Ccyp Hsc (Intro) Essay

6198 Words Apr 21st, 2016 25 Pages
P1 The term ‘Looked After’ was first introduced in the Children Order (NI) 1995 and refers to any young people under the age of 18 who are not being cared for by their birth parents on a temporary or permanent basis and must therefore be placed into care of the government.
Whether through a Care Order, as part of short, planned breaks known as respite care or voluntary agreement of the parents (see below), social services will try wherever possible to work in partnership with the parent(s) of the child without neglecting the fact that the child’s needs are paramount. Many young people that are taken into care will eventually go back home. It is believed to be best for a child to live within a ‘family environment’
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The last two main types of residential care are hospices and potential adoptive care. If a child is diagnosed with a terminal illness, they may be given end­of­life care in a hospice. In other cases, if a family show interest in potentially adopting a child, he or she will live with them until the court rules that they are the legal parents ie they assume parental responsibility.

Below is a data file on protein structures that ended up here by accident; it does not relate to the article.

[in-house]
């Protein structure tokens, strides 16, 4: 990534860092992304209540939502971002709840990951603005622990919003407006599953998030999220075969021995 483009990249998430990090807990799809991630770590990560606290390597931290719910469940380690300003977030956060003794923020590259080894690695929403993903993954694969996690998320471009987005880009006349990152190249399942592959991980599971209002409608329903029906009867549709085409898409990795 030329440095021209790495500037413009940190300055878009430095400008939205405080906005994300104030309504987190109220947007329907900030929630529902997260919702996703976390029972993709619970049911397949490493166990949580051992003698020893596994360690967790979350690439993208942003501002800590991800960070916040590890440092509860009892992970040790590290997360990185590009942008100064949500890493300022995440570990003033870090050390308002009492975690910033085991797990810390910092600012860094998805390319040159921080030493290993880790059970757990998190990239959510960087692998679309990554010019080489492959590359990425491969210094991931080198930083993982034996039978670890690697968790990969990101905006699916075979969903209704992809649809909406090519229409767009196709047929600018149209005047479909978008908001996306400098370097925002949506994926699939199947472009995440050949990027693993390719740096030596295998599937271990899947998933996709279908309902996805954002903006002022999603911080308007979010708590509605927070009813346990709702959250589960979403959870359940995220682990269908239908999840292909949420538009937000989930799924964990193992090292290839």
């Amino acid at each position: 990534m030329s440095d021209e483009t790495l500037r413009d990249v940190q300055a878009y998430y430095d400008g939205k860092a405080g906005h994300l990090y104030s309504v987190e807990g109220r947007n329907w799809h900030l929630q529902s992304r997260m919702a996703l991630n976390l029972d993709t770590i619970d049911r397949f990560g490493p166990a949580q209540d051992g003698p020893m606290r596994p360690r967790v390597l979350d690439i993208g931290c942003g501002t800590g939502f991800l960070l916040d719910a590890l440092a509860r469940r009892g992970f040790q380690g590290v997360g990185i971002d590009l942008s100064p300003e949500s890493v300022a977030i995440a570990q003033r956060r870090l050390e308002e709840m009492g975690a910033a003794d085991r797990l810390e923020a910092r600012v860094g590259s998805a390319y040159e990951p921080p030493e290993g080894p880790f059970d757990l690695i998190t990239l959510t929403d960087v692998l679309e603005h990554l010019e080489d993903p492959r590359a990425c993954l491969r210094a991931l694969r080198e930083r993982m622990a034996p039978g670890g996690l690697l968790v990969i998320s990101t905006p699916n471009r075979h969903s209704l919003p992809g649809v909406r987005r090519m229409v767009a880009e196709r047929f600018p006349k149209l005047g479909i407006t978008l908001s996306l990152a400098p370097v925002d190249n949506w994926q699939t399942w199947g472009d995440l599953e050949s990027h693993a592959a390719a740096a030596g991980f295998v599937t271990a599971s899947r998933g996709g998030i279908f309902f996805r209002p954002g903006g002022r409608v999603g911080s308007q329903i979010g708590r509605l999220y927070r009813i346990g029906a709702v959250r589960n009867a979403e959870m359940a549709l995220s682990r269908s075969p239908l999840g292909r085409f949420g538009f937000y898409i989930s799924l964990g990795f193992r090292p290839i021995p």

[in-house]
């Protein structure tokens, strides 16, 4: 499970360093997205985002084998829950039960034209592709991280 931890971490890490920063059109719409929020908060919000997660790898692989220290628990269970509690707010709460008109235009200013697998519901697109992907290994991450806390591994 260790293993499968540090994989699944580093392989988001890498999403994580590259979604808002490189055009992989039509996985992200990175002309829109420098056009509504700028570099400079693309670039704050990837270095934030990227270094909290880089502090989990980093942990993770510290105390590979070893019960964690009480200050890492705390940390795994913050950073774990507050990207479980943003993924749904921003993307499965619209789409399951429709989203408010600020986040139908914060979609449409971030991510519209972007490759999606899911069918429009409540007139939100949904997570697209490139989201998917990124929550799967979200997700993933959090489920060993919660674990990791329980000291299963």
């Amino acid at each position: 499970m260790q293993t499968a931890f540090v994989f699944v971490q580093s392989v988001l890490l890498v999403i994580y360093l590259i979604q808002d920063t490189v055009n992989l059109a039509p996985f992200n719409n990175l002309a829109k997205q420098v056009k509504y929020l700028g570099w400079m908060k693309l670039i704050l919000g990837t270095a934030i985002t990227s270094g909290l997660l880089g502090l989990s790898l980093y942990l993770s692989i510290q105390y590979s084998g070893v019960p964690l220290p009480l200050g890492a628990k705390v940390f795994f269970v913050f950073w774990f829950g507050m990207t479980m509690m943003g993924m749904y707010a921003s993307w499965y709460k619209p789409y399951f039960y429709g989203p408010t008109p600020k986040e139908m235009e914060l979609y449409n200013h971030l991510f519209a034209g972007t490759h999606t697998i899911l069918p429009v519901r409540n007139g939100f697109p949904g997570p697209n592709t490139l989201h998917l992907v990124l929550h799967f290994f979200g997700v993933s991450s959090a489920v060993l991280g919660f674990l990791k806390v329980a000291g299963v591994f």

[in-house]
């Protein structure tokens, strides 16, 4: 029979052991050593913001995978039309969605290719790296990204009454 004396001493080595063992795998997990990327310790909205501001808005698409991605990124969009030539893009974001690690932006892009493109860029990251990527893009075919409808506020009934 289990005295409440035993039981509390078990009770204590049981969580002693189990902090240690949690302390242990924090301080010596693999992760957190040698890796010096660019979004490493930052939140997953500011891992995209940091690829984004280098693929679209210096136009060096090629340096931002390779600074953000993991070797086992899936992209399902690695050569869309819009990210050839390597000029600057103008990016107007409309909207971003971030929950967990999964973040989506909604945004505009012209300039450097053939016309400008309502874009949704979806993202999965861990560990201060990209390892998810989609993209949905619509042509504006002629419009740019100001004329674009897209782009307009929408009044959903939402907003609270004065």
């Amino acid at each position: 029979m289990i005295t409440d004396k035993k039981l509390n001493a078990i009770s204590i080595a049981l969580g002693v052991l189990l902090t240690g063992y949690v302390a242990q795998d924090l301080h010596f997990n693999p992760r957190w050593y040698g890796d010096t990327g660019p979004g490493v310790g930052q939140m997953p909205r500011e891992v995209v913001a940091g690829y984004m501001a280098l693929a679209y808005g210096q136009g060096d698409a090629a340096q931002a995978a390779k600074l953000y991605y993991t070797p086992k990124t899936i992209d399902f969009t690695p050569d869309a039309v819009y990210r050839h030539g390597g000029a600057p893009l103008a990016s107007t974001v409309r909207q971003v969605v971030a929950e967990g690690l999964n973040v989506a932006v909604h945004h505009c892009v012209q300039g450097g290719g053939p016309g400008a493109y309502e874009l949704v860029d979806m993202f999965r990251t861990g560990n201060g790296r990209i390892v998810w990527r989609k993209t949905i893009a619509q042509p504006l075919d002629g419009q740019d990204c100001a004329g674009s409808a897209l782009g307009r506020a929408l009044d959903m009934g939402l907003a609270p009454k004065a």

Parental responsibility means that when a decision has to be made about the child in question, such as getting a hair­cut or getting braces, they have a say in it. There are many different people who could be involved in the process of taking young people into care. If they notice certain things are ‘off’ and suspect that the child could be being mistreated, they may contact the police or social services. These people include: social workers, doctors (especially GPs), teachers, health visitors, youth workers, neighbours or even family.
Essentially these people are a big part of the child’s life and will see the child regularly, so they are the first people that will notice if something doesn’t seem normal such as drastic weight loss, extremely poor hygiene, delays in physical or psychological growth, unusual bruising patterns or withdrawn behaviour.

As mentioned previously, the main piece of legislation in Northern Ireland in relation to young people is the Children Order (NI)

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